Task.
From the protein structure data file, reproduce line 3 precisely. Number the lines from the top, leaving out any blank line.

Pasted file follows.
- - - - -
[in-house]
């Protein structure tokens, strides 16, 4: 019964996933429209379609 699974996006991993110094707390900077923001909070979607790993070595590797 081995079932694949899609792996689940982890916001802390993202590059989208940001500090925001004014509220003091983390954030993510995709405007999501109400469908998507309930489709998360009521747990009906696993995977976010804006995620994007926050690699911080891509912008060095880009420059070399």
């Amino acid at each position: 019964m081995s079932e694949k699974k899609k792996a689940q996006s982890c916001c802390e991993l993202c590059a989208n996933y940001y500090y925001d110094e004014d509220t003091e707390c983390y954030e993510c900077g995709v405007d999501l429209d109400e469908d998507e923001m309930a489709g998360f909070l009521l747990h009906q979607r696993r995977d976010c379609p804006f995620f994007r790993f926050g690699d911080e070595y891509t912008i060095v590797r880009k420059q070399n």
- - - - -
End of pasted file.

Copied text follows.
């Amino acid at each position: 019964m081995s079932e694949k699974k899609k792996a689940q996006s982890c916001c802390e991993l993202c590059a989208n996933y940001y500090y925001d110094e004014d509220t003091e707390c983390y954030e993510c900077g995709v405007d999501l429209d109400e469908d998507e923001m309930a489709g998360f909070l009521l747990h009906q979607r696993r995977d976010c379609p804006f995620f994007r790993f926050g690699d911080e070595y891509t912008i060095v590797r880009k420059q070399n």